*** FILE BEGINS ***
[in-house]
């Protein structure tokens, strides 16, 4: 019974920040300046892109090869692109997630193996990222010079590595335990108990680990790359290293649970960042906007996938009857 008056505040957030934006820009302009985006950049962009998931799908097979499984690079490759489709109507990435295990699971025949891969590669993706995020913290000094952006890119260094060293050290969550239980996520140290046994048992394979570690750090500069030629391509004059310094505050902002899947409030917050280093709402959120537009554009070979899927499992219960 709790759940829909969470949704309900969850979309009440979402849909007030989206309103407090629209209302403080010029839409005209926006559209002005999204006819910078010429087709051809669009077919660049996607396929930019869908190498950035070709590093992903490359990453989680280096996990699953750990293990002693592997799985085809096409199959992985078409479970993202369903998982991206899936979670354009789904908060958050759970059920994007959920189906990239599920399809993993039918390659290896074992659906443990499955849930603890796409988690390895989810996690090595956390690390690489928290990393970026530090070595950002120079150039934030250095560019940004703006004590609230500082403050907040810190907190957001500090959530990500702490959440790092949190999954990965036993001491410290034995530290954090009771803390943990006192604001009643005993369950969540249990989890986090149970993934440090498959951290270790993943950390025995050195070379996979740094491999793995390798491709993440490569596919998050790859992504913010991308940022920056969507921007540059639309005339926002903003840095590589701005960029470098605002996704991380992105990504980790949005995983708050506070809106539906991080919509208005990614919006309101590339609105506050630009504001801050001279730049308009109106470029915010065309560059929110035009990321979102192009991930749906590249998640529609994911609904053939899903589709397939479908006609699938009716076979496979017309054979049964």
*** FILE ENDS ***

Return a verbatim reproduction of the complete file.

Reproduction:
[in-house]
């Protein structure tokens, strides 16, 4: 019974920040300046892109090869692109997630193996990222010079590595335990108990680990790359290293649970960042906007996938009857 008056505040957030934006820009302009985006950049962009998931799908097979499984690079490759489709109507990435295990699971025949891969590669993706995020913290000094952006890119260094060293050290969550239980996520140290046994048992394979570690750090500069030629391509004059310094505050902002899947409030917050280093709402959120537009554009070979899927499992219960 709790759940829909969470949704309900969850979309009440979402849909007030989206309103407090629209209302403080010029839409005209926006559209002005999204006819910078010429087709051809669009077919660049996607396929930019869908190498950035070709590093992903490359990453989680280096996990699953750990293990002693592997799985085809096409199959992985078409479970993202369903998982991206899936979670354009789904908060958050759970059920994007959920189906990239599920399809993993039918390659290896074992659906443990499955849930603890796409988690390895989810996690090595956390690390690489928290990393970026530090070595950002120079150039934030250095560019940004703006004590609230500082403050907040810190907190957001500090959530990500702490959440790092949190999954990965036993001491410290034995530290954090009771803390943990006192604001009643005993369950969540249990989890986090149970993934440090498959951290270790993943950390025995050195070379996979740094491999793995390798491709993440490569596919998050790859992504913010991308940022920056969507921007540059639309005339926002903003840095590589701005960029470098605002996704991380992105990504980790949005995983708050506070809106539906991080919509208005990614919006309101590339609105506050630009504001801050001279730049308009109106470029915010065309560059929110035009990321979102192009991930749906590249998640529609994911609904053939899903589709397939479908006609699938009716076979496979017309054979049964």